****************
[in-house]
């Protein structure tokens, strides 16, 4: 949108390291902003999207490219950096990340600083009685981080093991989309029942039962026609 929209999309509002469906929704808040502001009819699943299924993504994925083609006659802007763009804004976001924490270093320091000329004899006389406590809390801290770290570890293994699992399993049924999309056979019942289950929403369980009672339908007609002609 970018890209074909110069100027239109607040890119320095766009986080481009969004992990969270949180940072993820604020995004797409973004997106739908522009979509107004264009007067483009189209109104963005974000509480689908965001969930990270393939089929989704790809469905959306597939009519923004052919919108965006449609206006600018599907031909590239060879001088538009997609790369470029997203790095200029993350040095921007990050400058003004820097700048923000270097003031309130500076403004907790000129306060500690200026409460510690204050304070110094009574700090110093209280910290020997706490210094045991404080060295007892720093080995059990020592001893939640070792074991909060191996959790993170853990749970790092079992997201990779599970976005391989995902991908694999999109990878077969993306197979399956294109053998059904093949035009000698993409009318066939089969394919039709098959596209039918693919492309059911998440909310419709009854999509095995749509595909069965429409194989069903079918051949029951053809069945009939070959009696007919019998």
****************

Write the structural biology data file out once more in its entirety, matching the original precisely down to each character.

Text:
[in-house]
């Protein structure tokens, strides 16, 4: 949108390291902003999207490219950096990340600083009685981080093991989309029942039962026609 929209999309509002469906929704808040502001009819699943299924993504994925083609006659802007763009804004976001924490270093320091000329004899006389406590809390801290770290570890293994699992399993049924999309056979019942289950929403369980009672339908007609002609 970018890209074909110069100027239109607040890119320095766009986080481009969004992990969270949180940072993820604020995004797409973004997106739908522009979509107004264009007067483009189209109104963005974000509480689908965001969930990270393939089929989704790809469905959306597939009519923004052919919108965006449609206006600018599907031909590239060879001088538009997609790369470029997203790095200029993350040095921007990050400058003004820097700048923000270097003031309130500076403004907790000129306060500690200026409460510690204050304070110094009574700090110093209280910290020997706490210094045991404080060295007892720093080995059990020592001893939640070792074991909060191996959790993170853990749970790092079992997201990779599970976005391989995902991908694999999109990878077969993306197979399956294109053998059904093949035009000698993409009318066939089969394919039709098959596209039918693919492309059911998440909310419709009854999509095995749509595909069965429409194989069903079918051949029951053809069945009939070959009696007919019998």